# What's the meaning of defining a functor in a natural way?

I have a question: Given a group $$\mathbf{G}$$, there is homomorphism $$\rho$$ $$\colon$$ $$\mathbf{G}$$ $$\to$$ $$\mathbf{GL(V)}$$. BTW, $$\rho$$ is a representation of a group $$\mathbf{G}$$ on a vector space.

Now the task is to define a functor $$F$$ $$\colon$$ $$\mathbf{G}$$ $$\to$$ $$\mathbf{Vec}_K$$ in a natural way.

The second part is a converse way, that is, given a functor $$F$$ $$\colon$$ $$\mathbf{G}$$ $$\to$$ $$\mathbf{Vec}_K$$, define a representation of $$\mathbf{G}$$ on a vector space in a natural way.

Can anyone give me ideas?

• Try writing out exactly what the data of a functor $F:\mathbf{G}\to \mathbf{Vect}_K$ are.
– jgon
Sep 7, 2020 at 21:26
• What exactly are the objects and morphisms of $\mathbf{G}$? What does a functor do to objects and morphisms of the domain category?
– jgon
Sep 7, 2020 at 23:04

It seems that what you are after is the correspondence between representations of $$G$$ and functors from the groupoid G to the category of vector spaces over $$k$$. (By "the groupoid $$G$$" I mean the category with one object "$$\bullet$$", and $$\mathrm{Hom}(\bullet,\bullet) = G$$.)

To define a representation $$\rho:G\to \mathrm{GL}_k(V)$$, you need the following data:

1. a vector space $$V$$;
2. for each $$g\in G$$, a linear map $$\rho(g):V\to V$$ (subject to the relevant compatibility conditions making $$\rho$$ a group homomorphism).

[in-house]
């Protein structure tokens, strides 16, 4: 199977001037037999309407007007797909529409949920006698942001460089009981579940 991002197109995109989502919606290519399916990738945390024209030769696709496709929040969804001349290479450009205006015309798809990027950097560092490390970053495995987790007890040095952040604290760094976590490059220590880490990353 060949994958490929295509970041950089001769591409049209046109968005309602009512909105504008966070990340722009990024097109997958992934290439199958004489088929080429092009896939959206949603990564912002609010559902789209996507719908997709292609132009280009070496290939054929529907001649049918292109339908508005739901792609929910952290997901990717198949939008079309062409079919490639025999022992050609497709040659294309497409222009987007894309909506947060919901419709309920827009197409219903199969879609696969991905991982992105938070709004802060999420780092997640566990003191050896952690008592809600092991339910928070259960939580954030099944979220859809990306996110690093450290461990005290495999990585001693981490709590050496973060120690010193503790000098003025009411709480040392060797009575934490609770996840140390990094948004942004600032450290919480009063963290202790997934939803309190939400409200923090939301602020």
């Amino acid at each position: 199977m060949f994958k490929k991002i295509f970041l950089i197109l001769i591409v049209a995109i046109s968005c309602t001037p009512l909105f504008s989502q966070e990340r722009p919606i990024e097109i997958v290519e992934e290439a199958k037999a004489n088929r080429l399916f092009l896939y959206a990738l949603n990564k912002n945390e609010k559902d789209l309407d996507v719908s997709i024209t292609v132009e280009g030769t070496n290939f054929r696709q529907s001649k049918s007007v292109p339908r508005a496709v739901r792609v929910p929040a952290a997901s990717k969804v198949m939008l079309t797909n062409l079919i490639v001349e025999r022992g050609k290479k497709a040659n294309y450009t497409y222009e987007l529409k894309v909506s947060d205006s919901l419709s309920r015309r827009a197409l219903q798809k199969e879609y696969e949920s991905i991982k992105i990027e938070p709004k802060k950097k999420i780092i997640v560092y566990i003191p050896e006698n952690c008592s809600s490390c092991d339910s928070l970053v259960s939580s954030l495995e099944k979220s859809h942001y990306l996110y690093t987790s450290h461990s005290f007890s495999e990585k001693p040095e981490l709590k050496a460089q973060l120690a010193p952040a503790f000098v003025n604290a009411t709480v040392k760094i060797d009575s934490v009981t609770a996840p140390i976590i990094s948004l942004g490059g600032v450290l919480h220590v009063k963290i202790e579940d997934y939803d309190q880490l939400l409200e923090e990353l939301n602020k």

To define a functor $$F:G\to\mathrm{Vec}(k)$$, you need:

1. a vector space $$F(\bullet)$$;
2. for each $$g\in\mathrm{Hom}(\bullet,\bullet) = G$$, a linear map $$F(g): F(\bullet)\to F(\bullet)$$ (subject to the relevant compatibility conditions making $$F$$ a functor).

What would be the natural thing to do?

• I have a question in mind now: 1) To define a group $\mathbf{G}$ representation on $\mathbf{GL(V)}$. You define a linear map $\rho(g)$ $\colon$ $\mathbf{V}$ $\to$ $\mathbf{V}$. Does this linear transformation preserves basis? I would prefer to rewrite a few days later based on what I understand. Thank you. Sep 9, 2020 at 0:53
• For any $g\in G$, the map $\rho(g)$ is invertible (since it is in $\mathrm{GL}(V)$). Hence it sends any basis of $V$ to a basis of $V$ (but not the same basis, unless $\rho(g)=\mathrm{id}$). Sep 9, 2020 at 1:34
• Is it possible for $\rho(g)$ is not invertible? In other words, whether there is a chance it is not $GL(V)$ group, but others? Sep 13, 2020 at 21:45
• By the common definition, the codomain of $\rho$ is $\mathrm{GL}(V)$, so the linear map $\rho(g):V\to V$ is invertible for all $g\in G$. This is, however, not strictly necessary: You may instead say that $\rho: G \to \mathrm{End}_k(V)$ is a morphism of monoids, where $\mathrm{End}_k(V)$ is the monoid of all linear maps $V\to V$ (with composition as multiplication). Explicitly, you require $\rho(gh) = \rho(g)\circ\rho(h)$ for all $g,h\in G$, and $\rho(1_G) = \mathrm{id}_V$. Then $\rho(g)\circ\rho(g^{-1}) = \rho(gg^{-1}) = \mathrm{id}_V$, so $\rho(g)$ is still invertible. Sep 22, 2020 at 23:14
• Sounds interesting:-) I just get in touch with group action with connection of endomorphism. Oct 21, 2020 at 14:46